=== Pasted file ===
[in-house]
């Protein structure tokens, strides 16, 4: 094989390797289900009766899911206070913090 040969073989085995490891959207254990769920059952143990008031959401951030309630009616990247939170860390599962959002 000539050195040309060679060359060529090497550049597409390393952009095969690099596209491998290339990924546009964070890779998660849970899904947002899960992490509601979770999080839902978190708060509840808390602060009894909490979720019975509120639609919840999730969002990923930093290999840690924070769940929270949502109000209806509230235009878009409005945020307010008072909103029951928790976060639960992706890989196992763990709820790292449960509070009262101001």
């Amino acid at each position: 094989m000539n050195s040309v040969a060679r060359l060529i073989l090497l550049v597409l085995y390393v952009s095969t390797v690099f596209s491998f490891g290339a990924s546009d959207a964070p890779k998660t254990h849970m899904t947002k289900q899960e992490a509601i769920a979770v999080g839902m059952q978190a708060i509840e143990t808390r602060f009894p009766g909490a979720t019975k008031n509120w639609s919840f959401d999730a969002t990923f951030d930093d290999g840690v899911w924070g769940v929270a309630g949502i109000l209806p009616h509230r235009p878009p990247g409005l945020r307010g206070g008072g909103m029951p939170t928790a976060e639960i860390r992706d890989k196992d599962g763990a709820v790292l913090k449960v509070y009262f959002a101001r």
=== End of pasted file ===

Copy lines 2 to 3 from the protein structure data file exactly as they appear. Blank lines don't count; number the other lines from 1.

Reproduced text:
């Protein structure tokens, strides 16, 4: 094989390797289900009766899911206070913090 040969073989085995490891959207254990769920059952143990008031959401951030309630009616990247939170860390599962959002 000539050195040309060679060359060529090497550049597409390393952009095969690099596209491998290339990924546009964070890779998660849970899904947002899960992490509601979770999080839902978190708060509840808390602060009894909490979720019975509120639609919840999730969002990923930093290999840690924070769940929270949502109000209806509230235009878009409005945020307010008072909103029951928790976060639960992706890989196992763990709820790292449960509070009262101001």
């Amino acid at each position: 094989m000539n050195s040309v040969a060679r060359l060529i073989l090497l550049v597409l085995y390393v952009s095969t390797v690099f596209s491998f490891g290339a990924s546009d959207a964070p890779k998660t254990h849970m899904t947002k289900q899960e992490a509601i769920a979770v999080g839902m059952q978190a708060i509840e143990t808390r602060f009894p009766g909490a979720t019975k008031n509120w639609s919840f959401d999730a969002t990923f951030d930093d290999g840690v899911w924070g769940v929270a309630g949502i109000l209806p009616h509230r235009p878009p990247g409005l945020r307010g206070g008072g909103m029951p939170t928790a976060e639960i860390r992706d890989k196992d599962g763990a709820v790292l913090k449960v509070y009262f959002a101001r």